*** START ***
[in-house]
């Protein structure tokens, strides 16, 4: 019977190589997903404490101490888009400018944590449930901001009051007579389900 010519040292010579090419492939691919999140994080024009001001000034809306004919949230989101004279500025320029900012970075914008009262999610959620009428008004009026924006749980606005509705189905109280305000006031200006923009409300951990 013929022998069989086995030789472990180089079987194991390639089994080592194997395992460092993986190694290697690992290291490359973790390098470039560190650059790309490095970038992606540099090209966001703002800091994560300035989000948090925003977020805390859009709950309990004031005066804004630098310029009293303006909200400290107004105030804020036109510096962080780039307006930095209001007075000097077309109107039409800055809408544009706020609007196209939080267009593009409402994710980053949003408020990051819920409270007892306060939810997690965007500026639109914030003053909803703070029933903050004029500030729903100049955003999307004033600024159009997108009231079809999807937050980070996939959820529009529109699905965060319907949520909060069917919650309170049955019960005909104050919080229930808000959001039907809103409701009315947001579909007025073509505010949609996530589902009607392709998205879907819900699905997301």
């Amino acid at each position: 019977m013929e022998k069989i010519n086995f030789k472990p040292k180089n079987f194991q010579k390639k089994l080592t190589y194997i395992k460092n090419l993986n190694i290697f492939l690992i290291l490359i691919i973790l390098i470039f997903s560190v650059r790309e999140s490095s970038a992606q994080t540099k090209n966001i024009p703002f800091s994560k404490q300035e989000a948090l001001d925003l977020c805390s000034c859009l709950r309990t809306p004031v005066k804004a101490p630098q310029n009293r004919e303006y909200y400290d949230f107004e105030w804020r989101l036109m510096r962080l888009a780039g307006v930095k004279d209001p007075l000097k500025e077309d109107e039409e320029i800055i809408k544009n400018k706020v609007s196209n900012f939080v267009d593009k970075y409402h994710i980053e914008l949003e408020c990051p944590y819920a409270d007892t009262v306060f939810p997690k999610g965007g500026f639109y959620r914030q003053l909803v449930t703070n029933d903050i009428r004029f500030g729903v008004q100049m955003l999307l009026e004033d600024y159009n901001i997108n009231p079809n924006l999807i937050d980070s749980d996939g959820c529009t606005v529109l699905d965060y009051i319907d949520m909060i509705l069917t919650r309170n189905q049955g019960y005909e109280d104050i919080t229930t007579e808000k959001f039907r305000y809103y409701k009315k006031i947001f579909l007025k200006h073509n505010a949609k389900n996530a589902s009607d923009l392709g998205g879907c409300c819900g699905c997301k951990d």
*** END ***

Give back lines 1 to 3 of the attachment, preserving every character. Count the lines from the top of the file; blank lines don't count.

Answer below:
[in-house]
């Protein structure tokens, strides 16, 4: 019977190589997903404490101490888009400018944590449930901001009051007579389900 010519040292010579090419492939691919999140994080024009001001000034809306004919949230989101004279500025320029900012970075914008009262999610959620009428008004009026924006749980606005509705189905109280305000006031200006923009409300951990 013929022998069989086995030789472990180089079987194991390639089994080592194997395992460092993986190694290697690992290291490359973790390098470039560190650059790309490095970038992606540099090209966001703002800091994560300035989000948090925003977020805390859009709950309990004031005066804004630098310029009293303006909200400290107004105030804020036109510096962080780039307006930095209001007075000097077309109107039409800055809408544009706020609007196209939080267009593009409402994710980053949003408020990051819920409270007892306060939810997690965007500026639109914030003053909803703070029933903050004029500030729903100049955003999307004033600024159009997108009231079809999807937050980070996939959820529009529109699905965060319907949520909060069917919650309170049955019960005909104050919080229930808000959001039907809103409701009315947001579909007025073509505010949609996530589902009607392709998205879907819900699905997301």
């Amino acid at each position: 019977m013929e022998k069989i010519n086995f030789k472990p040292k180089n079987f194991q010579k390639k089994l080592t190589y194997i395992k460092n090419l993986n190694i290697f492939l690992i290291l490359i691919i973790l390098i470039f997903s560190v650059r790309e999140s490095s970038a992606q994080t540099k090209n966001i024009p703002f800091s994560k404490q300035e989000a948090l001001d925003l977020c805390s000034c859009l709950r309990t809306p004031v005066k804004a101490p630098q310029n009293r004919e303006y909200y400290d949230f107004e105030w804020r989101l036109m510096r962080l888009a780039g307006v930095k004279d209001p007075l000097k500025e077309d109107e039409e320029i800055i809408k544009n400018k706020v609007s196209n900012f939080v267009d593009k970075y409402h994710i980053e914008l949003e408020c990051p944590y819920a409270d007892t009262v306060f939810p997690k999610g965007g500026f639109y959620r914030q003053l909803v449930t703070n029933d903050i009428r004029f500030g729903v008004q100049m955003l999307l009026e004033d600024y159009n901001i997108n009231p079809n924006l999807i937050d980070s749980d996939g959820c529009t606005v529109l699905d965060y009051i319907d949520m909060i509705l069917t919650r309170n189905q049955g019960y005909e109280d104050i919080t229930t007579e808000k959001f039907r305000y809103y409701k009315k006031i947001f579909l007025k200006h073509n505010a949609k389900n996530a589902s009607d923009l392709g998205g879907c409300c819900g699905c997301k951990d």